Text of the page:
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1 March 2009 What is the Future for Wild, Large Herbivores in Human-Modified Agricultural Landscapes?
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Since the dawn of agriculture, people and wild animals have been in conflict because agricultural crops generally offer a rich food source for wild animals as well as for people. Large, wild herbivores compete for pasture resources with livestock and can act as reservoirs of livestock diseases. Furthermore, livestock form a concentrated and vulnerable food source for predators. As a result, humans have extirpated many native animal species from agricultural areas, either directly, or indirectly through modifications in habitat availability or structure resulting from land use changes. As human populations have expanded in developing countries they have caused loss in biodiversity and species extinctions, and will continue to do so. I review attempts to change the interaction between people and large herbivores from one that is primarily negative to one that is positive by increasing the benefits which individuals, communities and society derive from wild, large herbivores. My proposition is that, in developing countries, it is only by using this approach that wild, large herbivores have a chance of surviving outside areas specifically set aside for their protection. In the developed world the opposite trend will occur as people move into the cities causing human populations to decline in rural regions. As a consequence, wildlife habitat will increase and wild, large herbivores will come into conflict with humans, particularly in peri-urban areas rather than in rural areas as happens at present. This will lead to a change in public attitude from one that supports wildlife conservation to one that sees wild, large herbivores as a threat; again, with potential negative consequences for wildlife conservation.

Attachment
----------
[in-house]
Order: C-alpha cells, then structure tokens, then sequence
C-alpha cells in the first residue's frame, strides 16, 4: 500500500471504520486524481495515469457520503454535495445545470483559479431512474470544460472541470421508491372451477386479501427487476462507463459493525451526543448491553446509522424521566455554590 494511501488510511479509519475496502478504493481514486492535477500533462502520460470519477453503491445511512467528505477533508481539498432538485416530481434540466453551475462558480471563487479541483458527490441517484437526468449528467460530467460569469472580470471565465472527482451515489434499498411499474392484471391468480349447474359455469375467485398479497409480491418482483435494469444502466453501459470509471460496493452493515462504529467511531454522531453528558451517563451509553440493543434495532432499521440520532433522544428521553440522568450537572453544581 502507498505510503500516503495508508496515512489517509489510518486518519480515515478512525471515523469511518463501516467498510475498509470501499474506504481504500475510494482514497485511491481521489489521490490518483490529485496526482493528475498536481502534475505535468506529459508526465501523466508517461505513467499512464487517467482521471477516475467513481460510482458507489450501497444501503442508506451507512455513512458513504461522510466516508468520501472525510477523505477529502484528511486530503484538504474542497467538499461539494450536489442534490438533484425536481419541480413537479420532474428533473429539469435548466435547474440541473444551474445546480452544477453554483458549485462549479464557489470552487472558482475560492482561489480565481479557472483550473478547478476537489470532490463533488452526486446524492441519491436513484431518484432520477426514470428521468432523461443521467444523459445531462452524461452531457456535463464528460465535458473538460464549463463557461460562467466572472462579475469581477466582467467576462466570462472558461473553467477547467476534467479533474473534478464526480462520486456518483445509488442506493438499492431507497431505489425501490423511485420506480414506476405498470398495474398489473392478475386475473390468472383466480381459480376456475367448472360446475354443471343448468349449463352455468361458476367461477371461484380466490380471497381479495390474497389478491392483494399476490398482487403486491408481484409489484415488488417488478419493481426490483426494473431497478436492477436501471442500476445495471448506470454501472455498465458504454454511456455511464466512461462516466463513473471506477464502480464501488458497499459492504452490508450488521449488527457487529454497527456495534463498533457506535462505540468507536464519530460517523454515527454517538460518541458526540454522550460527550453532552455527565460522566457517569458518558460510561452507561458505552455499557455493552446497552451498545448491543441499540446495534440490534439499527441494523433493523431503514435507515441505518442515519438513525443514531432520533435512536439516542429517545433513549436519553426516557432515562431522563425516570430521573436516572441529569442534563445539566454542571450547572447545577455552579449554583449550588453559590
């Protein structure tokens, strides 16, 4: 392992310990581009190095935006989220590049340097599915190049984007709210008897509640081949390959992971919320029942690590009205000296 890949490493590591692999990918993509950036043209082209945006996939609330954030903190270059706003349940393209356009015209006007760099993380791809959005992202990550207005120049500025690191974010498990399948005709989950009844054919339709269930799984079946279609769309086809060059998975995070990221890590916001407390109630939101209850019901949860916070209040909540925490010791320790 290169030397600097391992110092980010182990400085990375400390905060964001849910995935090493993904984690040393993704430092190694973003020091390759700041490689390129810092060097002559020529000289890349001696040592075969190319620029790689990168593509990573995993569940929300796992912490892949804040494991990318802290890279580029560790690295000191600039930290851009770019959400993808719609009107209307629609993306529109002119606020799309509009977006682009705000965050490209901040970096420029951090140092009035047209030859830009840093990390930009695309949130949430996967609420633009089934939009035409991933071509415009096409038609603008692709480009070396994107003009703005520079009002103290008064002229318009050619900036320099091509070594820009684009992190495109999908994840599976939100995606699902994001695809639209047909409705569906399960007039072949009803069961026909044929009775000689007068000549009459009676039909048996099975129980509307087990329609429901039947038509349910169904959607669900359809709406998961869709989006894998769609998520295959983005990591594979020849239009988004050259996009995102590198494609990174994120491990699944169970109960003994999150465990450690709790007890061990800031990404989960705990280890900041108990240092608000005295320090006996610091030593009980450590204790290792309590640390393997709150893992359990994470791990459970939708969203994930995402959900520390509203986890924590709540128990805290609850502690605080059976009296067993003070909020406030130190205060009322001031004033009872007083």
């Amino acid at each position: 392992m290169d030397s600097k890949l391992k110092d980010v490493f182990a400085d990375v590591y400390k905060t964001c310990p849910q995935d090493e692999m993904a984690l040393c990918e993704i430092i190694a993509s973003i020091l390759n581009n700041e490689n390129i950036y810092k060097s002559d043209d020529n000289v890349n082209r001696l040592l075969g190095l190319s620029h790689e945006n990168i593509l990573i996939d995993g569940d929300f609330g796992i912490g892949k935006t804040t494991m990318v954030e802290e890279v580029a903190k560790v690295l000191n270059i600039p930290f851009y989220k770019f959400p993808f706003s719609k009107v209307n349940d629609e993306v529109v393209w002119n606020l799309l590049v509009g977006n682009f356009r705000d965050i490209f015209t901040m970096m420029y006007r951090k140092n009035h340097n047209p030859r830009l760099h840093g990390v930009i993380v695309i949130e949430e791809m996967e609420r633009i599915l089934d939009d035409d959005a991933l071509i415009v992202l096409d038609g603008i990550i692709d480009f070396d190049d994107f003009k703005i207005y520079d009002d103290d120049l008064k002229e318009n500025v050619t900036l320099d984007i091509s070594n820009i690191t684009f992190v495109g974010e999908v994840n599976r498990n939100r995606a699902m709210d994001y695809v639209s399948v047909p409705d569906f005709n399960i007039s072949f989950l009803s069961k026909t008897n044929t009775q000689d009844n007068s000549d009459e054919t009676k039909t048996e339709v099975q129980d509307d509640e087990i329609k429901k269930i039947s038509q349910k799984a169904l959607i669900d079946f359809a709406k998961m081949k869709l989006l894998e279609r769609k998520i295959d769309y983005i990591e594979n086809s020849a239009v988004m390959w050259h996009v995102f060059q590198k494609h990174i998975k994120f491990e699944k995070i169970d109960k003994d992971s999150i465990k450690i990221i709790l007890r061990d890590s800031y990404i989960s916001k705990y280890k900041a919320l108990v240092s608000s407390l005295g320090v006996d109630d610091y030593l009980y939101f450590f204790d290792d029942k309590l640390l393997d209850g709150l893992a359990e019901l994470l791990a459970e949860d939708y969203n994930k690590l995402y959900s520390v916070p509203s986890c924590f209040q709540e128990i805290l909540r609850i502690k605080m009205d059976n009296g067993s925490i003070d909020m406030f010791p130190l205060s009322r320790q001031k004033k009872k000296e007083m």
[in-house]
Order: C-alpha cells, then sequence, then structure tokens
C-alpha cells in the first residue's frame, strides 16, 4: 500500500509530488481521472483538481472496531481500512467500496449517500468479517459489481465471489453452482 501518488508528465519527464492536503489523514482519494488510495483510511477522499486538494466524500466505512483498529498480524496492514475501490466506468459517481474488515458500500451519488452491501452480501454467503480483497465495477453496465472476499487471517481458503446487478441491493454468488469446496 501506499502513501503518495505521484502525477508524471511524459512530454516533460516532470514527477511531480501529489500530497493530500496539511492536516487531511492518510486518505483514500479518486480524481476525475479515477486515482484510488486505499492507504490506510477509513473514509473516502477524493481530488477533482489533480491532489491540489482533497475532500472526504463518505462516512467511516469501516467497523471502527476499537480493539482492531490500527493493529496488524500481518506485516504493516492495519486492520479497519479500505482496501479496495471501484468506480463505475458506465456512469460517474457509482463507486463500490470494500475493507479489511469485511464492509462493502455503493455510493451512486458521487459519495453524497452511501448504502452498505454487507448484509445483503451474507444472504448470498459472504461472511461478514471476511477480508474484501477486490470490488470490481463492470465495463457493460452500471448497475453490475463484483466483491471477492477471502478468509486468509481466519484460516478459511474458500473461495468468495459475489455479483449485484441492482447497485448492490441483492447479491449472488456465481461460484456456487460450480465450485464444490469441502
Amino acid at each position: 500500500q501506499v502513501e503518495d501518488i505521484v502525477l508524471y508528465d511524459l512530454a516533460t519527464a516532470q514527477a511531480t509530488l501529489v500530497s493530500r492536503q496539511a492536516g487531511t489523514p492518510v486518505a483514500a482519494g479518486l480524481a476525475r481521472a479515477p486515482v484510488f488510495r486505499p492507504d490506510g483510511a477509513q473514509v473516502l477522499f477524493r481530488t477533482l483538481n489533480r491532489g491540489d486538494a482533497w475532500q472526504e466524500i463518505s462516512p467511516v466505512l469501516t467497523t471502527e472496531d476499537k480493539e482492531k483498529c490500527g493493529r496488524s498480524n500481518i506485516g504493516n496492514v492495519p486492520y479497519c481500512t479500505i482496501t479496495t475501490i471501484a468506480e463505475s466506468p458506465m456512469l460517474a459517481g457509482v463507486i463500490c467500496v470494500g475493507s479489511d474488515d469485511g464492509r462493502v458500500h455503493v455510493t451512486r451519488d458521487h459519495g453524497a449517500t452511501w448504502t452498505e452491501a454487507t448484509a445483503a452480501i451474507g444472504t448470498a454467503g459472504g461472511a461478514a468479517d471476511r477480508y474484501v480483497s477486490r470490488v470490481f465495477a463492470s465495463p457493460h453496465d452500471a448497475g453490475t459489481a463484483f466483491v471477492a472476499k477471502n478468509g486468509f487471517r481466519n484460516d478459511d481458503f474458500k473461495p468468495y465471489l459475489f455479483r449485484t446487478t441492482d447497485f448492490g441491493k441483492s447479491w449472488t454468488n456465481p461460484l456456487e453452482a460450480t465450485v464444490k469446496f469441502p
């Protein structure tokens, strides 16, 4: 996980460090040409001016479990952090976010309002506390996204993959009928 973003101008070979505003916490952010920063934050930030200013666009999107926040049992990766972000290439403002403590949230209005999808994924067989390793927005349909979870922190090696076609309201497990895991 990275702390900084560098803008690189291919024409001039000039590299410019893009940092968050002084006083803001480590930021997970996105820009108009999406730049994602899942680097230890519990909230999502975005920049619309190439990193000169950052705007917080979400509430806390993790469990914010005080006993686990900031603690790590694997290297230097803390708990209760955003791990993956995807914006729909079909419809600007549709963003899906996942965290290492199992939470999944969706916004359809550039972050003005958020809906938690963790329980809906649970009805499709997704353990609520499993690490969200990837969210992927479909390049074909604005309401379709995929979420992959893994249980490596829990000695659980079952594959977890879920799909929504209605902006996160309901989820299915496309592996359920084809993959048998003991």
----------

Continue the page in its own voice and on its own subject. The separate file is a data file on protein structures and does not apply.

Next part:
© Wildlife Biology, NKV
Iain J. Gordon "What is the Future for Wild, Large Herbivores in Human-Modified Agricultural Landscapes?," Wildlife Biology 15(1), (1 March 2009).
Received: 2 November 2006; Accepted: 1 July 2008; Published: 1 March 2009

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